Thursday, April 12, 2007

Zucchini Breads

With all the crazy talk about zucchini around here, I thought I'd share two zucchini bread recipes with you. Joyce Ashton, my mom's neighbor, compiled a bunch of zucchini recipes for her ward (a ward is an individual church congregation, in Mormon-speak) several years ago. These two recipes are from that compilation, modified to fit my own tastes. Thanks Joyce!

Whole Wheat Zucchini Bread

Ingredients
3 large eggs
1 1/2 cups brown sugar
1 cup vegetable oil
1 tsp vanilla extract
2 1/2 cups whole wheat flour
1 tsp baking soda
1/2 tsp salt
1/4 tsp baking powder
1 tsp cinnamon
2 cups zucchini, grated
1/2 cup chopped walnuts, pecans, cashews, or whatever you like (optional), toasted
Non-stick cooking spray

Preheat the oven to 325 °F.

Beat together the eggs, oil, and vanilla in a mixing bowl. Mix in the sugar until well combined. In a separate mixing bowl, mix the flour, soda, salt, baking powder, and cinnamon. Add the egg mixture, zucchini, and nuts to the flour mixtures and gently mix the whole thing until well blended.

Spray two 9-inch by 4 1/2-inch bread loaf pans with cooking spray. Divide the batter evenly between the loaf pans, and smooth the tops with a rubber spatula.

Bake on the center rack for 50 minutes, or until a toothpick can be inserted, and come out clean.

Place the bread pans on a wire cooling rack and let cool for 10 minutes, in the pans. Remove the bread loaves, and transfer to the cooling rack. Let cool at least 30 minutes before slicing.

This bread can be kept in a freezer, wrapped tightly in plastic wrap, and then aluminum foil, for up to six months.


Zucchini Banana Nut Bread

Ingredients
3 eggs
1 cup vegetable oil
2 tsp vanilla extract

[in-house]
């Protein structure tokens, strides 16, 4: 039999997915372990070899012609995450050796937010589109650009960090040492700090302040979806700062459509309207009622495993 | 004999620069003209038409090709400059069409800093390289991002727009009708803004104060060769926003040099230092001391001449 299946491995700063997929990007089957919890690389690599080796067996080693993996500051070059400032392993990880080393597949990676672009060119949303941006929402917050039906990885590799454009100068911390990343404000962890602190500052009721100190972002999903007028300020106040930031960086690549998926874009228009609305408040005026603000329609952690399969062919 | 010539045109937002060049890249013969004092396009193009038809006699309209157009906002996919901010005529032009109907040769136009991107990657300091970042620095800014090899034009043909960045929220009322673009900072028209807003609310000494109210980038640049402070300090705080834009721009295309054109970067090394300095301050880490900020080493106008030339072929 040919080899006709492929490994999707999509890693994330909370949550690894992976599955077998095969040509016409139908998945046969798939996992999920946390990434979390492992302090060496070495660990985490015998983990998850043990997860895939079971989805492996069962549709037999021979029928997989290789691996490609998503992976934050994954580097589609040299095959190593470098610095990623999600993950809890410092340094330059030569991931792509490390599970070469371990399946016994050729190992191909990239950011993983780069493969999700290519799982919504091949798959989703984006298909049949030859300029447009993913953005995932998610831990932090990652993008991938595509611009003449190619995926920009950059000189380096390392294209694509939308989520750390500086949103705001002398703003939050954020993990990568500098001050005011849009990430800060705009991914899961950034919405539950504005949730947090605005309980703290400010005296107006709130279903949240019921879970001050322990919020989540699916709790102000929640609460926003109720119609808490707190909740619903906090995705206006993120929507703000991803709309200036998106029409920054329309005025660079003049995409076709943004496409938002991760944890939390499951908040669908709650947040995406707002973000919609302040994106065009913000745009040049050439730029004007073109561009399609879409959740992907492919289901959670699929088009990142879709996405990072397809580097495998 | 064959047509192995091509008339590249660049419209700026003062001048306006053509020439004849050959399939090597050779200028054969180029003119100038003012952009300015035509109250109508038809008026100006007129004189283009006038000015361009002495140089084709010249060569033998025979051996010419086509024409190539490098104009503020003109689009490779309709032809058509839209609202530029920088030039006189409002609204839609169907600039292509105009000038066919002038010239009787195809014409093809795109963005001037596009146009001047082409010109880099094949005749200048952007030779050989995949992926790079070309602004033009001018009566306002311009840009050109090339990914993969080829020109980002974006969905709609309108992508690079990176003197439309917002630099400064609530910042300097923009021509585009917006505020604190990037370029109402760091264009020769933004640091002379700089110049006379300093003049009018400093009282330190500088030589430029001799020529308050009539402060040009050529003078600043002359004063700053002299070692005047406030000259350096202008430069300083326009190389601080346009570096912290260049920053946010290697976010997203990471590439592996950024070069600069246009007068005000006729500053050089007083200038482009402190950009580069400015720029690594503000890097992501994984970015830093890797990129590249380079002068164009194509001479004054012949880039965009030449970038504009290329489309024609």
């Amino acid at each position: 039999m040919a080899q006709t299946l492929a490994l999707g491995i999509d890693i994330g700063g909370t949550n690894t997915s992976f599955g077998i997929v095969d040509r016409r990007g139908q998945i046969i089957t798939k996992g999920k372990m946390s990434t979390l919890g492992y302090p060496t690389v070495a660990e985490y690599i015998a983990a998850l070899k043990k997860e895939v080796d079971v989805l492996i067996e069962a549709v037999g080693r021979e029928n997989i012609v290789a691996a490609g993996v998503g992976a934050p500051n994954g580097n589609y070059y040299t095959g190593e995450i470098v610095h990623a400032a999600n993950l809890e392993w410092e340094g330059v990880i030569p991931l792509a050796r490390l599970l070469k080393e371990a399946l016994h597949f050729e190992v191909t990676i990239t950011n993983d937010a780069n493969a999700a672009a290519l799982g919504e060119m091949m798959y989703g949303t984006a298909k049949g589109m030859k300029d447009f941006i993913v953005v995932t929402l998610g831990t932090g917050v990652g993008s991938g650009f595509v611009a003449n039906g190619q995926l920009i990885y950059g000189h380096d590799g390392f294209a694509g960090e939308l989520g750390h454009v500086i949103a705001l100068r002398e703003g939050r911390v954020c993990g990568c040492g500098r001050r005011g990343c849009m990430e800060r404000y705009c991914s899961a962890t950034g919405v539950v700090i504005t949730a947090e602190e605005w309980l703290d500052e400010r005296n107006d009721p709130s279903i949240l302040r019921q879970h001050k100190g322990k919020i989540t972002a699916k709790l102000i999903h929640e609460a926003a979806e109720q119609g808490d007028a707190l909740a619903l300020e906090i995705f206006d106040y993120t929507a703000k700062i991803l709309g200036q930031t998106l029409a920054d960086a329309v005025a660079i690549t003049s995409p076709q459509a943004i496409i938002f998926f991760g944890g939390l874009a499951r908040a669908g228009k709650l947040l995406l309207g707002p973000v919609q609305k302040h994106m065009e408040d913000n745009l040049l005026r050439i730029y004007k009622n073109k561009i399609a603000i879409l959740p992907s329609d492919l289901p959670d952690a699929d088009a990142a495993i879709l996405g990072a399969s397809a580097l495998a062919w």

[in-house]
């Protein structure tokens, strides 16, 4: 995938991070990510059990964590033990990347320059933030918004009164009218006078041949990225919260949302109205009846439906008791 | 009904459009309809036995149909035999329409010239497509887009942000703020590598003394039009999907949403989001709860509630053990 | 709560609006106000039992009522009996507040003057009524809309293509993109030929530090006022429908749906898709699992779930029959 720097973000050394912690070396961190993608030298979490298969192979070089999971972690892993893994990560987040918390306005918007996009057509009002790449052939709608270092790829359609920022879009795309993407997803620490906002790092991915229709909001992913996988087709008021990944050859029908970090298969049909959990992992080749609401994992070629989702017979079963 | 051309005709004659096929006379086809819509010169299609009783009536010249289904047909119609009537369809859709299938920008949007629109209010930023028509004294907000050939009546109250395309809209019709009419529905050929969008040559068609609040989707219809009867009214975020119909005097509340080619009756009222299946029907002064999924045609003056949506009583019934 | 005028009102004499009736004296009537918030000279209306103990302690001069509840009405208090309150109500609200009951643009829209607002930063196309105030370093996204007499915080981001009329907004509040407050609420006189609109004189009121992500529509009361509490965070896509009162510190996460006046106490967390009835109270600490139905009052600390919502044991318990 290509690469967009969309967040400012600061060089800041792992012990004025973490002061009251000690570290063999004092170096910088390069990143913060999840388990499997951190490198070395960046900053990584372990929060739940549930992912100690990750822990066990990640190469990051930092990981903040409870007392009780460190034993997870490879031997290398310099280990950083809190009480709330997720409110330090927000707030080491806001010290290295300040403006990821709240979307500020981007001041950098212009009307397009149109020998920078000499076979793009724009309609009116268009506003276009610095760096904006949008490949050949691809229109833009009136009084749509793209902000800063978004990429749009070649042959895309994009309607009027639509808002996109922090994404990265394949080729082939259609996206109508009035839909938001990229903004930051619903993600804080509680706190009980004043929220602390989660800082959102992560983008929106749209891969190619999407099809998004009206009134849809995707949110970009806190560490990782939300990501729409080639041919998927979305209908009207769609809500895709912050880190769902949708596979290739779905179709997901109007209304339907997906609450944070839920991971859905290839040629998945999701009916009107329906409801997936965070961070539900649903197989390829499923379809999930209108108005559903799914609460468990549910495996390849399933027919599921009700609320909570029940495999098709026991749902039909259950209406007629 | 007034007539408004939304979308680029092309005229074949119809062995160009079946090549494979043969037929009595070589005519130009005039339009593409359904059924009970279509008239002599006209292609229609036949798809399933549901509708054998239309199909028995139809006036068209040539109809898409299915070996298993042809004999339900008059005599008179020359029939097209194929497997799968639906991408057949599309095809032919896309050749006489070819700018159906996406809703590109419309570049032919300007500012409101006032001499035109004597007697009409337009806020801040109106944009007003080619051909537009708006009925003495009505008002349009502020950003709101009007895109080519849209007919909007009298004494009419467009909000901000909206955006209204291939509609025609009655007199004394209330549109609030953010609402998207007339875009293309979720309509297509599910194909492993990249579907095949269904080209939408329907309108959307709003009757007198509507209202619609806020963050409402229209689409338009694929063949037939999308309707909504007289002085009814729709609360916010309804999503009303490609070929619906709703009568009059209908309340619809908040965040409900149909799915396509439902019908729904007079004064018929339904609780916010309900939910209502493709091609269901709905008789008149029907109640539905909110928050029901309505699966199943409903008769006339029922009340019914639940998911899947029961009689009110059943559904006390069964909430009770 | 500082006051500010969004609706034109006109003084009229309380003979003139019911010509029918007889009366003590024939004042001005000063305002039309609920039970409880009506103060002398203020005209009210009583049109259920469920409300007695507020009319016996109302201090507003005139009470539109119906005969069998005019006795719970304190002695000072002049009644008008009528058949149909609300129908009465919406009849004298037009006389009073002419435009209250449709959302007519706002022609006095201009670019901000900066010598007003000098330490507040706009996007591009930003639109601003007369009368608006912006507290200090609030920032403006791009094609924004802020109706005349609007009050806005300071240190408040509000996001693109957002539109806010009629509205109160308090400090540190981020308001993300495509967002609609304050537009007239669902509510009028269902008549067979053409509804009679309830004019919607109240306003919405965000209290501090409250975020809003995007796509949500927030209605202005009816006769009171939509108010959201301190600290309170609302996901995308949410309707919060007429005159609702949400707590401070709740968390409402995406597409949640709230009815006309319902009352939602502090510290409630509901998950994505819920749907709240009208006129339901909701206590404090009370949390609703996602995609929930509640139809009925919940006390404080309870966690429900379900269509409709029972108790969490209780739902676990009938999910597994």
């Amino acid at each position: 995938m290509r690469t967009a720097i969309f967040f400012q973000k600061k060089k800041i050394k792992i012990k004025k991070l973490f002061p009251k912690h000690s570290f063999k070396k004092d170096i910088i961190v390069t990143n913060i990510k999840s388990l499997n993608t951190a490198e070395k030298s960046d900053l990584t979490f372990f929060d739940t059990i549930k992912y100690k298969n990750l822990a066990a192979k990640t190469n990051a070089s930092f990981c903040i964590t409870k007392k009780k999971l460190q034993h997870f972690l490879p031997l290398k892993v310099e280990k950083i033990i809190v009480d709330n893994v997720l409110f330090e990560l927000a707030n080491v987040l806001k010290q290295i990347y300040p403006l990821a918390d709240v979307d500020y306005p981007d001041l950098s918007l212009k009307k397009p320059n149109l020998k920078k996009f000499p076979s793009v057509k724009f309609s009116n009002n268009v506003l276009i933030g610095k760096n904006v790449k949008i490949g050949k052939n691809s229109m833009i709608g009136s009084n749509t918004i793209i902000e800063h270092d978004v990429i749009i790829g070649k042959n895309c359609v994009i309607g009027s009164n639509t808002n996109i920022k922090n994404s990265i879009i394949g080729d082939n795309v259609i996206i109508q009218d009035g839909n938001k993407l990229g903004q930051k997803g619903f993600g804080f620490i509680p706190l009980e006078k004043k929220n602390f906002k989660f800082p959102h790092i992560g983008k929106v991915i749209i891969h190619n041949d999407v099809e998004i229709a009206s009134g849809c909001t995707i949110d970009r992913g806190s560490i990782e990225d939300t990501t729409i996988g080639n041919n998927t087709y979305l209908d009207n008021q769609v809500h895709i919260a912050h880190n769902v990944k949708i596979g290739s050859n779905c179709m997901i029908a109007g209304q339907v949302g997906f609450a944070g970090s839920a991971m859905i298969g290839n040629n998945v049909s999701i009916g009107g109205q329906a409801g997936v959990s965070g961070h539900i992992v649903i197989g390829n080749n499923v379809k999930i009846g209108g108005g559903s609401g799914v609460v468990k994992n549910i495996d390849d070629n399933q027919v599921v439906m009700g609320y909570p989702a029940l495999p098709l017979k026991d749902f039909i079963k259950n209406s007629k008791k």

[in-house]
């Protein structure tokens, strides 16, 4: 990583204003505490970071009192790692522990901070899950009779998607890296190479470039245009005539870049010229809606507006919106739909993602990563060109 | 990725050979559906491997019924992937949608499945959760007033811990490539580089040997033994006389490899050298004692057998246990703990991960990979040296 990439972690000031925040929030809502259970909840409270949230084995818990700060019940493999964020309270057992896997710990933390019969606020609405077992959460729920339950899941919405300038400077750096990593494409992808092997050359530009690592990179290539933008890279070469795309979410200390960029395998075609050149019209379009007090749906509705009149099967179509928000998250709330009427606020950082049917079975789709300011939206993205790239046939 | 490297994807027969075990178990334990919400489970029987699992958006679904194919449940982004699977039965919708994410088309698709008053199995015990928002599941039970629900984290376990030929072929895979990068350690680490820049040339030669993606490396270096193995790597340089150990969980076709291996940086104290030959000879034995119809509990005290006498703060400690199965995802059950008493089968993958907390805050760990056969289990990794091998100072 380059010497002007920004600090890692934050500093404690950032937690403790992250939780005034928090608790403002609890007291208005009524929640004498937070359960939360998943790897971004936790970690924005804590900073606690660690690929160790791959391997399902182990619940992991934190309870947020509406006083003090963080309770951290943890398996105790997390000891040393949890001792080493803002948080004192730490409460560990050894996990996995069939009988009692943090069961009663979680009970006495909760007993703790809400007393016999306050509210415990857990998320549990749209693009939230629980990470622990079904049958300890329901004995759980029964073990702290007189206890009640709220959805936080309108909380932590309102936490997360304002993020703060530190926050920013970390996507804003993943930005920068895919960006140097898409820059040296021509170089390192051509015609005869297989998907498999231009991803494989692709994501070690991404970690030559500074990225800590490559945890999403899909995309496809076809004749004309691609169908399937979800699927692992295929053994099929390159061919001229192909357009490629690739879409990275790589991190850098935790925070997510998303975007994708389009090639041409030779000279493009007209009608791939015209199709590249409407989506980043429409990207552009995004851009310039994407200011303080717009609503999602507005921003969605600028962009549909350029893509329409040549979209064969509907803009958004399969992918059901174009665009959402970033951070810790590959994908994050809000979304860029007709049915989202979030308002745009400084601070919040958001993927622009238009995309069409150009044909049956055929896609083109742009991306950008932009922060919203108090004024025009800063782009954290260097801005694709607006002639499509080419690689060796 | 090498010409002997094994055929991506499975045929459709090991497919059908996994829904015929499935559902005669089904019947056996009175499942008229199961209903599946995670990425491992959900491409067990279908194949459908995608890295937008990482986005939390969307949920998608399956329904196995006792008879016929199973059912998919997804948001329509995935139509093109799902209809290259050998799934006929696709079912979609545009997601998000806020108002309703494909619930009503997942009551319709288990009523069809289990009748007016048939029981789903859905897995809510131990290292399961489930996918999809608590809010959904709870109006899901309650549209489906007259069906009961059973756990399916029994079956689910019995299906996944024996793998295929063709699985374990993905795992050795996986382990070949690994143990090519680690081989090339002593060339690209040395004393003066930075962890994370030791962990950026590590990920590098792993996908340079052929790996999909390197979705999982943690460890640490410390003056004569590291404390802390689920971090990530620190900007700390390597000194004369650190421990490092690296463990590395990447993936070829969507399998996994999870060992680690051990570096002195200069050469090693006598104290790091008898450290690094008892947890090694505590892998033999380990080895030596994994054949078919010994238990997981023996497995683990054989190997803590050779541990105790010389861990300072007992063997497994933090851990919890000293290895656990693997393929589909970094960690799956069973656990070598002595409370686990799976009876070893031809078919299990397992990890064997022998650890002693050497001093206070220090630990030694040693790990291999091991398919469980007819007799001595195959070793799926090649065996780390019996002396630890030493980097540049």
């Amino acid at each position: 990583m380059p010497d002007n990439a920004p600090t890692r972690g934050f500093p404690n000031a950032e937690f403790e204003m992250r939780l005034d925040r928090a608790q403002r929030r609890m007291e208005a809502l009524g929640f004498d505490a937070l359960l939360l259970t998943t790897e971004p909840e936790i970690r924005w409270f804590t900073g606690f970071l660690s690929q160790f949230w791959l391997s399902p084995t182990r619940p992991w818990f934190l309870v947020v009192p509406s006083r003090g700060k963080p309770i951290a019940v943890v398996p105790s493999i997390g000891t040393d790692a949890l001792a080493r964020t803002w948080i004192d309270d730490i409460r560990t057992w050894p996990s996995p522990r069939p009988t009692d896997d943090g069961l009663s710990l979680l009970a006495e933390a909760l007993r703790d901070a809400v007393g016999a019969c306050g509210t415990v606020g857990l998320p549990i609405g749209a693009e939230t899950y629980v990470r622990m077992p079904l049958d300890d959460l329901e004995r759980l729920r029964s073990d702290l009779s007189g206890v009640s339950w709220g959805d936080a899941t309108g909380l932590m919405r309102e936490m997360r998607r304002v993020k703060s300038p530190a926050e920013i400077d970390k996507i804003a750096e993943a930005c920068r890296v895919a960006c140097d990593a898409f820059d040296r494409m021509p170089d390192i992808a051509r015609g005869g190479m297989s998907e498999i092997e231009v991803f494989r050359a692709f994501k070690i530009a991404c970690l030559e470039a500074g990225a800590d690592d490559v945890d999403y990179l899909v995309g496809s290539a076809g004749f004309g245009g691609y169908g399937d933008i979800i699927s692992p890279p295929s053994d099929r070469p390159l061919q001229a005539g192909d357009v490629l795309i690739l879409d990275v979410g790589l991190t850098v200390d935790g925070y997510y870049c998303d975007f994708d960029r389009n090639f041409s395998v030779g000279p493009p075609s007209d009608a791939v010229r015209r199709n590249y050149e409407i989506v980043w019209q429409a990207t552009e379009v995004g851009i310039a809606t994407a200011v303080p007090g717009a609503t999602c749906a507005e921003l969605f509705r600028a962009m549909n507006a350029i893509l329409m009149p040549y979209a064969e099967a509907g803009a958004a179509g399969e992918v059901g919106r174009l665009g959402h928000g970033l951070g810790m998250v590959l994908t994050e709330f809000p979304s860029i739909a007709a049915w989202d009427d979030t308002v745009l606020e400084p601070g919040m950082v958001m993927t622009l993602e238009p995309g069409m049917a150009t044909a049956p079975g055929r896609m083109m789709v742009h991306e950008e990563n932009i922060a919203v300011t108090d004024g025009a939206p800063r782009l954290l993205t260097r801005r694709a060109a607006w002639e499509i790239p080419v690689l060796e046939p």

1 1/2 cups grated zucchini
2 bananas,quartered and cut into 1/2 inch pieces
3 cups all purpose flour (alternately you could use 1 1/2 cups all purpose, 1 1/2 cups whole wheat flour)
1 tsp cinnamon
1 tsp baking soda
1/2 tsp salt
1/4 tsp baking powder
3/4 cup raisins
3/4 cup chopped walnuts, pecans, cashews, or whatever you like (optional), toasted

Beat the eggs in a mixing bowl along with the oil, and vanilla. Add in the sugar and mix thoroughly. Gently fold in the zucchini and bananas until well blended. In a separate bowl, sift together the flour, cinnamon, baking soda, salt, and baking powder. Mix in the egg mixture, and then fold in the raisins and nuts.

Spray two 9-inch by 4 1/2-inch bread loaf pans with cooking spray. Divide the batter evenly between the loaf pans, and smooth the tops with a rubber spatula.

Bake for 60 minutes, or until a toothpick can be inserted, and come back out clean.

Place the bread pans on a wire cooling rack and let cool for 10 minutes, in the pans. Remove the bread loaves, and transfer to the cooling rack. Let cool at least 30 minutes before slicing.

This bread can be kept in a freezer, wrapped tightly in plastic wrap, and then aluminum foil, for up to six months.



Wednesday, April 4, 2007

Invasion of the Zucchini People